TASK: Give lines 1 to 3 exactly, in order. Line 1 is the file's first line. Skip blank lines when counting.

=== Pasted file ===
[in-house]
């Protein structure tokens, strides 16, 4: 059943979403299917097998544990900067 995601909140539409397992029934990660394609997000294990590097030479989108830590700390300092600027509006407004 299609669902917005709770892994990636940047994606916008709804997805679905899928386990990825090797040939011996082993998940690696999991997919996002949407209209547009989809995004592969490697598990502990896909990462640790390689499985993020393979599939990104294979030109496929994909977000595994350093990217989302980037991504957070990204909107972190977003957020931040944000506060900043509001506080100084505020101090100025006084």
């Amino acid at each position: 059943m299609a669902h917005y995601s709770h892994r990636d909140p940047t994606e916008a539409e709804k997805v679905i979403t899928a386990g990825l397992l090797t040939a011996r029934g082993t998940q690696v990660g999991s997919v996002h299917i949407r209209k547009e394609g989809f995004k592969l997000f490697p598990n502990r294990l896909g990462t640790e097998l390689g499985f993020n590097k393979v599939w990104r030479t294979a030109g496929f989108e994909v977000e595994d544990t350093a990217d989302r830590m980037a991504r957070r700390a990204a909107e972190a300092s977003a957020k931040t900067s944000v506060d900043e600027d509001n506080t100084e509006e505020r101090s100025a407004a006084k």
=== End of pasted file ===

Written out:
[in-house]
């Protein structure tokens, strides 16, 4: 059943979403299917097998544990900067 995601909140539409397992029934990660394609997000294990590097030479989108830590700390300092600027509006407004 299609669902917005709770892994990636940047994606916008709804997805679905899928386990990825090797040939011996082993998940690696999991997919996002949407209209547009989809995004592969490697598990502990896909990462640790390689499985993020393979599939990104294979030109496929994909977000595994350093990217989302980037991504957070990204909107972190977003957020931040944000506060900043509001506080100084505020101090100025006084």
């Amino acid at each position: 059943m299609a669902h917005y995601s709770h892994r990636d909140p940047t994606e916008a539409e709804k997805v679905i979403t899928a386990g990825l397992l090797t040939a011996r029934g082993t998940q690696v990660g999991s997919v996002h299917i949407r209209k547009e394609g989809f995004k592969l997000f490697p598990n502990r294990l896909g990462t640790e097998l390689g499985f993020n590097k393979v599939w990104r030479t294979a030109g496929f989108e994909v977000e595994d544990t350093a990217d989302r830590m980037a991504r957070r700390a990204a909107e972190a300092s977003a957020k931040t900067s944000v506060d900043e600027d509001n506080t100084e509006e505020r101090s100025a407004a006084k």